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Integrative Medicine for the Poor and Underserved: A Win-Win Situation
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Integrative medicine is often thought of as a health care option primarily available to the wealthy—the thought is that only those with abundant financial resources could possibly afford the luxury of multiple medical modalities, a holistic approach to healing, and a team of professionals collaborating on their care. How is it then, that we see clinics across the country devoted to providing health care to the poor and underserved turning to integrative medicine to meet their many wide-ranging needs? Is integrative medicine a luxury afforded only to those with resources to spare, or is it a means of providing more effective health care while making efficient use of resources to the people who need it most? My own experience working in integrative medical clinics serving underserved populations suggests that integrative medicine is plausibly part of the solution for meeting the health care needs of the underserved. If integrative medicine offers viable solutions for medically underserved populations, it may be that it will help satisfy the increasing demands on our health care system.

What is Integrative Medicine?

The Consortium of Academic Health Centers for Integrative Medicine provides the following definition of integrative medicine: Integrative medicine is the practice of medicine that reaffirms the importance of the relationship between practitioner and patient, focuses on the whole person, is informed by evidence, and makes use of all appropriate therapeutic approaches, health care professionals, and disciplines to achieve optimal health and healing.4

In its best incarnation, integrative medicine is more than an expanded toolbox of medical modalities and approaches. A variety of complementary and alternative medicine (CAM) and conventional interventions certainly is a strong point of integrative medicine; the philosophy and principles of health care being developed in integrative medicine are at its core.

Some of the key principles of integrative medicine are:

  • •    A holistic approach to health care that integrates the physical, mental-emotional, and spiritual sides of the health of the individual and the community.

  • •    A patient-centered, empowerment model of care.

  • •    A focus on disease prevention, health, and well being.

  • •    Recognition and facilitation of the body’s innate healing ability.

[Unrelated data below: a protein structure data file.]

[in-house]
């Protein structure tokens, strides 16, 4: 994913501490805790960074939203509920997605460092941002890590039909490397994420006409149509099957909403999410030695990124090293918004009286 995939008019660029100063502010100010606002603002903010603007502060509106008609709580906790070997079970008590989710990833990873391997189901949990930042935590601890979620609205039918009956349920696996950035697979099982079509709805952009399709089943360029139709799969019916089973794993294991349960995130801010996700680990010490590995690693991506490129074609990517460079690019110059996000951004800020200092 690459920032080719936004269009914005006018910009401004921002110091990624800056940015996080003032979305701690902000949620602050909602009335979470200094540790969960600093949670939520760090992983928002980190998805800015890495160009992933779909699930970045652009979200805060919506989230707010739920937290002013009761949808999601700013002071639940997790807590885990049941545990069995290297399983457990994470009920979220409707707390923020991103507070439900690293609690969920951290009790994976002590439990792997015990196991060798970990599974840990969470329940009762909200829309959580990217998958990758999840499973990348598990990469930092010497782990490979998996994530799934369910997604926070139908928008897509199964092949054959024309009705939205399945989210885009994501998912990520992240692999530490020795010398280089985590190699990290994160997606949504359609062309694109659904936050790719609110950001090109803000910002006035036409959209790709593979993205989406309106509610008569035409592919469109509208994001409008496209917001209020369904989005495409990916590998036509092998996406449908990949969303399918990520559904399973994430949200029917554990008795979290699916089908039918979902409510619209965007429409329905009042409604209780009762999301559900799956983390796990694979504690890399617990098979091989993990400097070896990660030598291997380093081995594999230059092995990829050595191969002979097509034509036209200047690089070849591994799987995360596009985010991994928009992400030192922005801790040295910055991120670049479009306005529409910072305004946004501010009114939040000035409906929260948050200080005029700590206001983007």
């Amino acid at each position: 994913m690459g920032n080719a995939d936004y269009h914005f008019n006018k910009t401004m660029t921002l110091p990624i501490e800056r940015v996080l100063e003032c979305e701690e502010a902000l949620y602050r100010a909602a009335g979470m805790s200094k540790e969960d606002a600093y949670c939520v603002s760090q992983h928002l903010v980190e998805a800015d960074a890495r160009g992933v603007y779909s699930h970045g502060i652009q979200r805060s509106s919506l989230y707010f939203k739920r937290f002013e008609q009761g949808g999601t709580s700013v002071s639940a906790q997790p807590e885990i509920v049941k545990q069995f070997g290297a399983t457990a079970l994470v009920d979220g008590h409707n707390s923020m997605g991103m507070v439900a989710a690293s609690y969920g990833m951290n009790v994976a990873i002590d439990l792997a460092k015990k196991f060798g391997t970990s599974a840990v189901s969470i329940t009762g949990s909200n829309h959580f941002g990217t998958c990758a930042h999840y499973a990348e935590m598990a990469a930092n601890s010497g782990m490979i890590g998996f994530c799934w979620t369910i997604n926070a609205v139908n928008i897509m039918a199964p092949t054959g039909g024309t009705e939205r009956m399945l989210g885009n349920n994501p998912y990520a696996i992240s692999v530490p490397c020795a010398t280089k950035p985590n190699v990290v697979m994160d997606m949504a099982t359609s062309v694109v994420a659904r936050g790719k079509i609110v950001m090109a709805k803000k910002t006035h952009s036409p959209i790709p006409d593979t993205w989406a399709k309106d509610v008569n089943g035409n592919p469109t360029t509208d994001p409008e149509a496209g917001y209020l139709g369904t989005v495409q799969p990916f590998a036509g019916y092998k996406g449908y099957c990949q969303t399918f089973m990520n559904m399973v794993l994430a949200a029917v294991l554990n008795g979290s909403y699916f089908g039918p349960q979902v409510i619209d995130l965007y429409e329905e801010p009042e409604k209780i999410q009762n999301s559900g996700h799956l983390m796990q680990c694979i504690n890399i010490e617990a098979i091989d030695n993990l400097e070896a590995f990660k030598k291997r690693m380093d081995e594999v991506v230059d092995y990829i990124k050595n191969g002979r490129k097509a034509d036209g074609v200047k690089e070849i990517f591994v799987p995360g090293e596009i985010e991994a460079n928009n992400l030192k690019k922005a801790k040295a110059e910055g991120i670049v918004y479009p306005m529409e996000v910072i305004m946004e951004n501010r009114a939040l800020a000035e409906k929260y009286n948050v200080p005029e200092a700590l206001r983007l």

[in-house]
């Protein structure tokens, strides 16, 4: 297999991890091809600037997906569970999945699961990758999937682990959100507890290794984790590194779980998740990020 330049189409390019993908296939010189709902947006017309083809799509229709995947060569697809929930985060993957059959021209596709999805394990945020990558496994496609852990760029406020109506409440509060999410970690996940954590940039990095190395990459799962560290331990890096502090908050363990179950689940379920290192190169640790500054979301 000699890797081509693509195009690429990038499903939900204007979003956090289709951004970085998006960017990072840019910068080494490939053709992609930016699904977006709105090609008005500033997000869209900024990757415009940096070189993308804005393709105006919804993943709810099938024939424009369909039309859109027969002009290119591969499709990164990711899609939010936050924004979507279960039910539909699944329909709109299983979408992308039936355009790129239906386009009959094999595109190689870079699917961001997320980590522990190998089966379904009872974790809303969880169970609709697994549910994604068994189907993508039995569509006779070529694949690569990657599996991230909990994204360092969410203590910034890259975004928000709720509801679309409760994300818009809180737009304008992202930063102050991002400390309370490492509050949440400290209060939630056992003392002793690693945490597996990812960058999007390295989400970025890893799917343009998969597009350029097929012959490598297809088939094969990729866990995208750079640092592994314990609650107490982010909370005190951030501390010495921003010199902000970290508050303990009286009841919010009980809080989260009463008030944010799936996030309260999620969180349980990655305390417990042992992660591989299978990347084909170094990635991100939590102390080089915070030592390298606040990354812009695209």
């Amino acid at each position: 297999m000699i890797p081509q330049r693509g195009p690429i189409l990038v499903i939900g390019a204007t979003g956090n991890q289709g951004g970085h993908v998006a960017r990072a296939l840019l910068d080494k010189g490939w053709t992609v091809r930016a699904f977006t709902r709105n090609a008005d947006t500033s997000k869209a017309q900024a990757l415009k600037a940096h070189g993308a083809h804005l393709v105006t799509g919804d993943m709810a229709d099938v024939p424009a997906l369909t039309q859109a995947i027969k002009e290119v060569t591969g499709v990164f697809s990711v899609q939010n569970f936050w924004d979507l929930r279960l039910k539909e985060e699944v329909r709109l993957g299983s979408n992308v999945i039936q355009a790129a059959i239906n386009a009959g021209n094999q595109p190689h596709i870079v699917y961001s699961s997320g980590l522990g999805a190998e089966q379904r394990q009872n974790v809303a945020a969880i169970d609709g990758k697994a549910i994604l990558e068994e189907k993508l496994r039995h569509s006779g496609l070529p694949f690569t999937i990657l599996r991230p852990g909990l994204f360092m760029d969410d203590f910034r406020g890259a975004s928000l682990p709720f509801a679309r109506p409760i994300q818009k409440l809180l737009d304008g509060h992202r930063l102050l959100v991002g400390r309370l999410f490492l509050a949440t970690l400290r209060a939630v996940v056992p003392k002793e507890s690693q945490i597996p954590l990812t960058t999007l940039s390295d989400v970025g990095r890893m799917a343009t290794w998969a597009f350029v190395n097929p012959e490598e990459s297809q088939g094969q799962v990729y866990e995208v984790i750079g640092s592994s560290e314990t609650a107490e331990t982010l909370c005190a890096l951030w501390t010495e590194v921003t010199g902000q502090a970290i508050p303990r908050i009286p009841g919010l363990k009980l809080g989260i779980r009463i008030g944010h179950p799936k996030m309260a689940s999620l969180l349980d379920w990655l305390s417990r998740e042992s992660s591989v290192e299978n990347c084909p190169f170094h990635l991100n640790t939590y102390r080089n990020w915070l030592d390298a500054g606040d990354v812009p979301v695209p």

• •    Cautious use of medical interventions, with a preference for minimally invasive and natural treatment approaches.

  • •    Training health care practitioners to be role models for health and well being, to be open to new concepts of health, and to be aware of cultural nuances in patient communities.

  • •    Training practitioners to view the patient and the community as teachers.

  • •    Training practitioners of diverse health care systems to collaborate and communicate effectively, to develop mutual respect, and to overcome preconception and prejudice.

Some Background

As a licensed acupuncturist, I have had the opportunity to work in several integrative medicine programs. Each program serves diverse populations and takes various approaches to integrative medicine based on the availability of resources and the needs of its target population. Integrative medicine has a different flavor in each of these programs, but there is common ground. Whether I am working with undocumented immigrants, the working poor and San Diego’s homeless population at the University of California, San Diego (UCSD) student-run free clinic, or pediatric oncology patients at Rady Children’s Hospital, I am consistently working with a medically underserved population.1 Each of these programs has turned to integrative medicine in an effort to remedy the imbalance between the health care needs of their patients and available resources.

It is no secret that a significant portion of the U.S. population has limited access to medical care, often for reasons associated with geography, race, ethnicity, or socioeconomic status. In February 1998, the Dept. of Health and Human Services announced an initiative to eliminate ethnic and racial disparities in health.2 In 2002, the National Center for Complementary and Alternative Medicine (NCCAM) offered a strategic plan with the same goal, hoping to enhance access to CAM therapies for underserved populations through collaborations with the conventional health care system. This strategic plan also aimed to utilize CAM health care approaches to contribute information about cultural differences in health beliefs and behaviors.3 According to the 2007 National Healthcare Quality and Disparities Report, while progress is being made, overall disparities in health care quality and access have...

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